Offa's 'Imperial lad' ready to access all areas in leading role
Les Ebdon discusses context, excellence and life-transforming opportunities with John Morgan
The new director of fair access has warned selective universities that they should not "underestimate the challenges they face" to widen participation - and has pledged to support institutions that use contextual admissions data.
In an interview with Times Higher Education to mark the start of his tenure at the Office for Fair Access on 3 September, Les Ebdon discussed the political row over his appointment, in which he was criticised by Conservative backbenchers and described by the right-leaning press as a "social engineer".
Asked to explain the hostility, he said there was "a suggestion that the reason I shouldn't be appointed was if I got the job, I might actually do it".
He also had only brief praise for his predecessor, Sir Martin Harris, in post since Offa's foundation in 2004: "Martin Harris has made a good start [and] set the office up."
Critics of Professor Ebdon, who was until recently chair of the Million+ group of new universities, have targeted his support for contextual data (when the background of applicants is taken into account to boost the admission of disadvantaged students with talent but without the highest grades).
But the former University of Bedfordshire vice-chancellor defended his support for such measures. "I think where a university has decided to use contextual data and they have...an evidence base for it...that's clearly something that Offa will want to support," he said.
But he added: "We're certainly not going to go around telling people this is a path they have got to go down. This is one of the options."
There is doubt about whether existing legislation gives Offa power over admissions or just applications.
Professor Ebdon stressed that it was not for him "to lay down the admissions or indeed the applications policy for a university", but added: "We will be looking to see whether [universities] are sufficiently challenging in terms of the targets they set for a variety of activities, and indeed [the] mix of admissions they expect to achieve as a result of those actions. And we'll be monitoring...that."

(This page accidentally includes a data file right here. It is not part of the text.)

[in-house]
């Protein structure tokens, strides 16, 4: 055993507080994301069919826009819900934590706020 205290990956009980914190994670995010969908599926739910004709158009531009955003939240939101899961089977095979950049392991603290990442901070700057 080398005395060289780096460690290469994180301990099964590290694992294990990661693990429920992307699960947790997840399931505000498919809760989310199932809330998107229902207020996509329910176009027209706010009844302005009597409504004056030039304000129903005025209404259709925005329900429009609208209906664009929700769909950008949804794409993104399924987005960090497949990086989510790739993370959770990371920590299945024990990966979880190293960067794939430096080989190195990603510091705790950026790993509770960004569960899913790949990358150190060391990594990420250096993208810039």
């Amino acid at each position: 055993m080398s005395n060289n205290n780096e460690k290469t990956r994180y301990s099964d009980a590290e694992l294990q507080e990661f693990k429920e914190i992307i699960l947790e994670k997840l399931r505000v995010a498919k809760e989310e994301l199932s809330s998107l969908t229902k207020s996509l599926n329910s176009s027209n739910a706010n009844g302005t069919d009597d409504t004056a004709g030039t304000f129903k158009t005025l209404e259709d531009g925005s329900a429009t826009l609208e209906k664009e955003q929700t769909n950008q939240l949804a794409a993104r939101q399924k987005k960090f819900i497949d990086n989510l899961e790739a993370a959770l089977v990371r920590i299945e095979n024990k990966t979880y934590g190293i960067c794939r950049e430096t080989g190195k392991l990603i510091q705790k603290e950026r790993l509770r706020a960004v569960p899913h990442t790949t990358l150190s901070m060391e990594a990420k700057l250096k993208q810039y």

Universities must agree with Offa plans to widen access to disadvantaged groups. If no agreement is reached, the body can bar them from charging fees above £6,000. But would Professor Ebdon simply reject an access agreement or negotiate with the institution in question?
"Obviously, negotiation is the way forward," he said. But he added: "I expect a process of real negotiation...you don't start negotiations by saying that you are definitely going to approve."
Of the most selective universities, Professor Ebdon said: "It would be wrong to underestimate the challenges they face. I hope we can support and encourage them in that."
But he added: "Certain parts of the press have tried to make me out as hostile to some parts of the sector. I think the sector knows that's absolute nonsense."
Professor Ebdon - who went from a council estate to grammar school, then Imperial College London and an academic career in analytical chemistry - said that his experience has "taught me about the life-transforming opportunities that university brings".
Specifically, he noted the benefits of attending his own highly selective university: "People looked favourably upon me because I was an Imperial lad."
By 2016-17, the sector will be spending more than £800 million a year on access, Professor Ebdon said, so he will place greater emphasis on research into the effectiveness of measures such as bursaries.
Offa will be producing more evidence-based reports, "in collaboration with institutions" he hoped.
Asked if the political row over his appointment would make it hard for him to do the job, Professor Ebdon countered that it had left him with "even greater determination" and a desire to show that "access is about excellence".
Access matters not just in terms of individuals being able to fulfil their potential but also for the UK's standing, he said.
"If we limit the pool of talent that can access our universities, then we limit our national success in a world that is going to be dominated by those countries that are able to use their intelligence and...creativity."